Parallel with the preparation of the NECP, a document on future spatial development in Slovenia is also being drafted – the Spatial Development Strategy of Slovenia 2050 (SDSS 2050). Within the guidelines for the development of energy infrastructure to support the transition to a low-carbon society, SDSS 2050 defines impacts of various RES on environment and nature, amongst which we would like to highlight following:

  • hydro power: construction of new hydro power plants on the middle course of the Sava river within the next decade is on hold due to the negative impact on biodiversity;

  • wind power: the installation of wind farms in protected areas is not allowed, and the installation of large wind power plants (more than 10 MW) is restricted to areas far away from settlements, and further, only best and most efficient technology (BAT) may be used when exploiting the wind energy;

  • solar power: the installation of solar systems on raw land could have a negative impact on the environment, therefore the use of solar energy is envisaged only on areas of construction land.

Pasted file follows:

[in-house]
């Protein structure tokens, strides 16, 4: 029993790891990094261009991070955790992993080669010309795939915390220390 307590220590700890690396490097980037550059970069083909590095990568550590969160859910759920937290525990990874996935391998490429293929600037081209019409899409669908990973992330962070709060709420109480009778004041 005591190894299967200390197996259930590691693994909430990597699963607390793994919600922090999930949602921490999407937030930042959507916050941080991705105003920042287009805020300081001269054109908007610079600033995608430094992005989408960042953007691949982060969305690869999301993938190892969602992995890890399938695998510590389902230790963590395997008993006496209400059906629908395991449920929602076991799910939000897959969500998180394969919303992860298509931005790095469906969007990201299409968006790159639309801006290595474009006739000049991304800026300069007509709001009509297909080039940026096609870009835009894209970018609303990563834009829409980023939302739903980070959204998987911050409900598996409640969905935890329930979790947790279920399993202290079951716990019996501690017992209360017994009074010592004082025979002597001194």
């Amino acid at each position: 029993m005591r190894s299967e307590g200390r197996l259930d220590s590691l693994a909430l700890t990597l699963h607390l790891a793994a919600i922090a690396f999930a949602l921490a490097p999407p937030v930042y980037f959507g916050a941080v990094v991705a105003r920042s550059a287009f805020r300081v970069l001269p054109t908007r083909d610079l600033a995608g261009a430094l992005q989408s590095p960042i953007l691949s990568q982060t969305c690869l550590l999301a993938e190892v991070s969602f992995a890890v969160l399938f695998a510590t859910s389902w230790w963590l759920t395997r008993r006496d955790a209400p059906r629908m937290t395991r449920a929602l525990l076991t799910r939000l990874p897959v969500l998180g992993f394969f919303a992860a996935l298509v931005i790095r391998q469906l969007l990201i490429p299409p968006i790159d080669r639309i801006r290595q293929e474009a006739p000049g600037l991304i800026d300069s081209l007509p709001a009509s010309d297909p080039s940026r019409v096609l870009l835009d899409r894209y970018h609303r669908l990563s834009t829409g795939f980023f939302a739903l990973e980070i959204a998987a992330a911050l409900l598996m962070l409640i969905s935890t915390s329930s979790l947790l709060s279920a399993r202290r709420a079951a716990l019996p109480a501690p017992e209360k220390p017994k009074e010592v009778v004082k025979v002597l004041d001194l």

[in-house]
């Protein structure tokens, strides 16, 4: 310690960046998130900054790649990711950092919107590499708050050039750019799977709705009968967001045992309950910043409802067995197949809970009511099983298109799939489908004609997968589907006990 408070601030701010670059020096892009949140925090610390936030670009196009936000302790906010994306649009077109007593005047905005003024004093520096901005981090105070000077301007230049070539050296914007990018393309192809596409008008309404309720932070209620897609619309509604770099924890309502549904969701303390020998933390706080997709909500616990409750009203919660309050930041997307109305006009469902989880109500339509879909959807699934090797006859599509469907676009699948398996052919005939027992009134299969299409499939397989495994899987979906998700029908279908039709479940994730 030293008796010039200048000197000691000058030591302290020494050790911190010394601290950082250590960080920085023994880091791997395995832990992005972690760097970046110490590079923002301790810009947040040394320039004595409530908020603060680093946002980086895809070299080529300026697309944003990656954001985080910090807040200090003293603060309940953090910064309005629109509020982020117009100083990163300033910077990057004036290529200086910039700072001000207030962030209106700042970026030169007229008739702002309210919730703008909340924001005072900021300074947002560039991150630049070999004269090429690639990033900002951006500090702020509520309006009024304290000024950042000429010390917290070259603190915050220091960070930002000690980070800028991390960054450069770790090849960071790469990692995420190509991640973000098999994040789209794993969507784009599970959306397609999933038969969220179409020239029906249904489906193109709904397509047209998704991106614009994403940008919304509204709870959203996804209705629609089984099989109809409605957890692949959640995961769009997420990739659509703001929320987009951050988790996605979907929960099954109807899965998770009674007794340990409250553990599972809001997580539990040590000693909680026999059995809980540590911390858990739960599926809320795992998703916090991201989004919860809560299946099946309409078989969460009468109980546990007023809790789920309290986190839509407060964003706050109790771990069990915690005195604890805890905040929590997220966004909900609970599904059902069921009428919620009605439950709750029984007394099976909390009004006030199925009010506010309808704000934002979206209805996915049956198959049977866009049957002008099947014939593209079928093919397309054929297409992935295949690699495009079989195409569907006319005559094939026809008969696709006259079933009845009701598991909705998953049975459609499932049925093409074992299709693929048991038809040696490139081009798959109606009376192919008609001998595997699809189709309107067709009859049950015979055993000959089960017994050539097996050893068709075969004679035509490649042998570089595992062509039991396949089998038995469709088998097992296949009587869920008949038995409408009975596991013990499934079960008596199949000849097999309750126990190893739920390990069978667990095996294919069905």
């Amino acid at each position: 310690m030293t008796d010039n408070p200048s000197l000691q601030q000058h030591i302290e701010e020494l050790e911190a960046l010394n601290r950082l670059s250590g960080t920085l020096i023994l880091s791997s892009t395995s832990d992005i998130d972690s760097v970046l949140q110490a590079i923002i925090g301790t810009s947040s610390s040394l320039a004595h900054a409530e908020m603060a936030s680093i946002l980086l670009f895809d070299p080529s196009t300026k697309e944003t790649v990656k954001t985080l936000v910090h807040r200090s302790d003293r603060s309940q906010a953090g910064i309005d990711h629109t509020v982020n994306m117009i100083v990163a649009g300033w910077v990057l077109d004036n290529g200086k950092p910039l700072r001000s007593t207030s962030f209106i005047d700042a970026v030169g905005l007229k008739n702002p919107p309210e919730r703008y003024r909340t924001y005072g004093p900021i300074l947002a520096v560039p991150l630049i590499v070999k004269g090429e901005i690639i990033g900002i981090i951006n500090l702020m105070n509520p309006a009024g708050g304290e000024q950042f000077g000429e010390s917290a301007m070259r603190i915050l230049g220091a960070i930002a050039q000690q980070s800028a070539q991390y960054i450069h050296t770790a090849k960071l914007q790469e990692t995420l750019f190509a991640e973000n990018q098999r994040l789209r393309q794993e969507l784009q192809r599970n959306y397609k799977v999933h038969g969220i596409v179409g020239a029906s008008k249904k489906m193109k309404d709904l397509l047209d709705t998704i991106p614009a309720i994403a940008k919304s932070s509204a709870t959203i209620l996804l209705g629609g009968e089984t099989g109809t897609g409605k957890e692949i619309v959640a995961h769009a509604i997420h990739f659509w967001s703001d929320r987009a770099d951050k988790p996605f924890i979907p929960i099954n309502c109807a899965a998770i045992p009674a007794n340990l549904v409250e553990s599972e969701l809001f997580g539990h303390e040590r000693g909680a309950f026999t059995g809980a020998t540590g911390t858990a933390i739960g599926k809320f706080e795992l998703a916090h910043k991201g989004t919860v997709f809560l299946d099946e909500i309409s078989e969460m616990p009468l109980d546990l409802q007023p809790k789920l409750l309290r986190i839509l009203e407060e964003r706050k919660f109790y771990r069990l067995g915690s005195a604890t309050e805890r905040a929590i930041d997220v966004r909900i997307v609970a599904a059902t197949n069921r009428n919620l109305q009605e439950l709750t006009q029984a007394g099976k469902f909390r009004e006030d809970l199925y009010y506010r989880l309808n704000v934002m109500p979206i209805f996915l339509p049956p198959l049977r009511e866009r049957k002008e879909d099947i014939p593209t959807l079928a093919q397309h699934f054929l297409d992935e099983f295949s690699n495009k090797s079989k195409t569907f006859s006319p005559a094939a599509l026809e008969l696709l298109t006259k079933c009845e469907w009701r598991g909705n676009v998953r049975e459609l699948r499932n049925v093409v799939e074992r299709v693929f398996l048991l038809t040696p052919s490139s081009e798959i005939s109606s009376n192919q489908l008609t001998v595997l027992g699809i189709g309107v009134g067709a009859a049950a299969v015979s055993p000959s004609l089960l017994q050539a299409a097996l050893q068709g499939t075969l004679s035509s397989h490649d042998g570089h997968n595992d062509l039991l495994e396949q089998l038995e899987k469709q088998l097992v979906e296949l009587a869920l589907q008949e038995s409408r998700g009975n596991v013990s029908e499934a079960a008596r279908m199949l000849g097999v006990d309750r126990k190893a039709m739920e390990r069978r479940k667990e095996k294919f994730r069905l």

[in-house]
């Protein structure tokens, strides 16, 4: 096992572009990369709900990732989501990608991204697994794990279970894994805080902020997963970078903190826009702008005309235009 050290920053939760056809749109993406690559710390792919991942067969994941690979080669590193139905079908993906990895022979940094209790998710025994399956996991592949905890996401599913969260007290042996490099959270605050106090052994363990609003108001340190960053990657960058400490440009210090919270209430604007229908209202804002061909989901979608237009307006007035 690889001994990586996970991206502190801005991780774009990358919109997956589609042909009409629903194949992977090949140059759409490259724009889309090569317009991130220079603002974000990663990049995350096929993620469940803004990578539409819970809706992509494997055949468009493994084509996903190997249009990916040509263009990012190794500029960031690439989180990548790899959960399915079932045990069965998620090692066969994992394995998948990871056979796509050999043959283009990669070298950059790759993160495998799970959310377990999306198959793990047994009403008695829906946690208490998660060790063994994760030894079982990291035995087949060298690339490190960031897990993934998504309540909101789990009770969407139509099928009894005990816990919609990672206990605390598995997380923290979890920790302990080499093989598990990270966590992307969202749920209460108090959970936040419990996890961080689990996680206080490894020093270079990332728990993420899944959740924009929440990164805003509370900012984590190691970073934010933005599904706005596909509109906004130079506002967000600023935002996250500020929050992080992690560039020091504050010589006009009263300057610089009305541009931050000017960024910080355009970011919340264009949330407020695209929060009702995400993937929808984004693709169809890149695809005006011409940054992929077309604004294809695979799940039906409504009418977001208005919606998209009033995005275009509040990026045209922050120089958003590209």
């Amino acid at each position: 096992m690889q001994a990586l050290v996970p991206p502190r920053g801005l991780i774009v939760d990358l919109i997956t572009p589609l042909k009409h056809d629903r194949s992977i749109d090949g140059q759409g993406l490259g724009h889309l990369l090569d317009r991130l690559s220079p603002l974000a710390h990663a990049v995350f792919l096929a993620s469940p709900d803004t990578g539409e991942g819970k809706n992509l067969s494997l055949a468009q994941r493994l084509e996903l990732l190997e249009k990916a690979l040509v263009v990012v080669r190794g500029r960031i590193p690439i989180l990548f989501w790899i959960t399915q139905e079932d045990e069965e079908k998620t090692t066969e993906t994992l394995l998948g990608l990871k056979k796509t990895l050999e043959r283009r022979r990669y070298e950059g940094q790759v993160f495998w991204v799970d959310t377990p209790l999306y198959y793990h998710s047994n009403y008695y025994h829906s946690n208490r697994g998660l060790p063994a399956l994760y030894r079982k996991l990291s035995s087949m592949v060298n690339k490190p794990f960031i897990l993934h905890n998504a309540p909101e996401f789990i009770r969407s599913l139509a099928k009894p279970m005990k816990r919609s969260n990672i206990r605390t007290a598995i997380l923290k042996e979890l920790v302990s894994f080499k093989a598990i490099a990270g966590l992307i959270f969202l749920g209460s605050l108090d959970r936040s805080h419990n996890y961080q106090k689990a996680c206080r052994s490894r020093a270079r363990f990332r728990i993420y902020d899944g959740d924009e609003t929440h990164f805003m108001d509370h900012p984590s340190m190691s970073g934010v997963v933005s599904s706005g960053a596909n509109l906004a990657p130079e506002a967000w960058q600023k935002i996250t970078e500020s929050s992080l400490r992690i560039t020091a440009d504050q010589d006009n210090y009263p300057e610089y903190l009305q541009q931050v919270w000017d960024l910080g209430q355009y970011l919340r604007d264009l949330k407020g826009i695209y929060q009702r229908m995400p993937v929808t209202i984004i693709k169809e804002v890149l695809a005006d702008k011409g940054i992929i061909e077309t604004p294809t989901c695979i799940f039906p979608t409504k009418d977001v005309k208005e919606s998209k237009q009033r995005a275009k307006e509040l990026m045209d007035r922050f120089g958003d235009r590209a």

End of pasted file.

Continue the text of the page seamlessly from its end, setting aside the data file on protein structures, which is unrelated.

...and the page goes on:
Use of hydropower will not significantly contribute to increasing the share of RES. The installation of wind power plants and their spatial placement in protected areas, where the actual wind potential is the highest, will be prohibited from the outset. Currently, 13.3 % of Slovenia's surface is protected by various regimes, and under the draft SDSS 2050, additional 46 areas or an additional 26.7 % of the surface of Slovenia shall be protected, further reducing potential areas for use of wind energy. The installation of solar systems will, on the other hand, be restricted only to land that has already been built on.

Slovenia’s commitment to achieve at least a 27 % share of RES in the final consumption of energy, of which 43% in the electricity sector, could therefore be considered merely optimistic rather than optimistically realistic.

According to the Infrastructure Minister, Slovenia must find appropriate solutions to promote the use of RES in protected areas in the near future, keeping in mind the preservation of natural values. However, will appropriate solutions not be fundamentally limited, if the guidelines for the development of energy infrastructure under the SDSS 2050 are adopted? Are some of SDSS 2050’s guidelines not inconsistent with the NECP?

We believe that the investors in RES will need to be quite innovative for their solutions to follow the national guidelines and thus be acceptable from the perspective of both the NECP and the SDSS 2050.